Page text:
Pendulous Violence

A Most Violent Year (2014). USA. Directed by J. C. Chandor. With Oscar Isaac, Jessica Chastain, Albert Brooks, and David Oyelowo.

Film titles as with book titles can tempt or dissuade a would-be audience member.   Simply the words within A Most Violent Year directed by J. C. Chandor conjured grotesque images I had years ago from reading reviews about A History of Violence (2005).  Yet, supportive and urging headlines from the likes of Eric Kohn at Indiewire had me reassess my initial hesitation.  When my friend presented film options one evening, I braced myself for A Most Violent Year to be seen and set in NYC.

Unfortunate gender conventions were challenged.  As has been evident, the spate of male anti-hero television (Breaking Bad, True Detective, etc.) has honed the eye and ear for imitators.  Certainly not all anti-heroes used female characters as cardboard cut-outs (i.e., Anna Gunn in Breaking Bad), but the easy narrative construction is to neglect the female voice and presence.  Tropes of men striving for power at the expense of family and decency is not a new trend.  Notably for this piece, The Godfather (1972), Goodfellas (1990), Casino (1995), and Scarface (1983) have done little to elevate this notion.  The woman characters solely exude sexual potency with the risk of betrayal.  Consider Sharon Stone in Casino or Scarface‘s Michelle Pfeiffer in how the memory sketches their image.  They are rarely their own person.  The fault lies in the screenplay and adaptation.  Pfeiffer and Stone have proven their acting ranges in other films.  Perhaps, because A Most Violent Year took another approach, I found myself more attentive to the rhythms among the characters.  Oscar Nominated Zero Dark Thirty‘s Jessica Chastain as Anna Morales is resolutely no one’s doll or decoration.  She manages the accounting books for her husband, Abel Morales (the wonderful Oscar Isaac) at Standard Oil.  The film reveals that her father had owned the business previously, but her husband had taken the reigns ostensibly.  While Abel would like to run a harmonious company in spite of the turmoil, Anna chooses preparation, and when necessary, action.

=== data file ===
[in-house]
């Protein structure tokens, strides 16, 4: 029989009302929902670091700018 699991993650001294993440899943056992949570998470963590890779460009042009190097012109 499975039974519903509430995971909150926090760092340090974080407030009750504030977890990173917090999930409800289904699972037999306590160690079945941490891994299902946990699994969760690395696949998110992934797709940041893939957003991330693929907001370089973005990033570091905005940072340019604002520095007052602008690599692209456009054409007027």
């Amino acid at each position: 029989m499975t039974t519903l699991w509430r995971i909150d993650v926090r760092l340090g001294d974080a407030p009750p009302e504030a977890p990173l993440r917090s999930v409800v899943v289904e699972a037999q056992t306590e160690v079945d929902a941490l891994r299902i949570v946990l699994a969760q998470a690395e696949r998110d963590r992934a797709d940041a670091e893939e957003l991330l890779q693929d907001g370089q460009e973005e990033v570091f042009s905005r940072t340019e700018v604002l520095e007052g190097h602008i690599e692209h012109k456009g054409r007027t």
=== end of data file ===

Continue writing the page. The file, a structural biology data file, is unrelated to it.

The couple’s moments together are not spoiled by gratuitous sex scenes that would emphasize her body; instead, their interactions demonstrate two equals not only problem solving, but sharing what pitfalls have arisen.  The partnership has trust.  Anna conveys the weight of various threats to her husband, and he absorbs the feedback.  Abel will act in a manner befitting his character and ethos, but Anna protects him from his own limitations.  Abel is not diminished by his formidable wife either.  His business creativity and survival are enhanced by her participation.  Chandor has rattled the status quo cages.

The main plot of the film revolves about a desired oil port and storage area that would wholly crown one competitor as the most profitable and enduring.  Fulfilling the contract terms causes the tension and forces intersections with many rivals.  Abel Morales’s adherence to his principles are accosted again and again.  Menace rather than outright murder rampages plague the car and door frames.  Violence is rationed and felt more resoundingly in this controlled manner.  New York City in 1981 still had the muted browns and fashionable flare of the 70s, yet a grittiness is seeping.  Political calculation and strange bedfellows hopelessly intertwine.

Before this post becomes a tome, I’ll say A Most Violent Year nourished this cinemaphile in unexpected ways, and I encourage a trip to the theaters.

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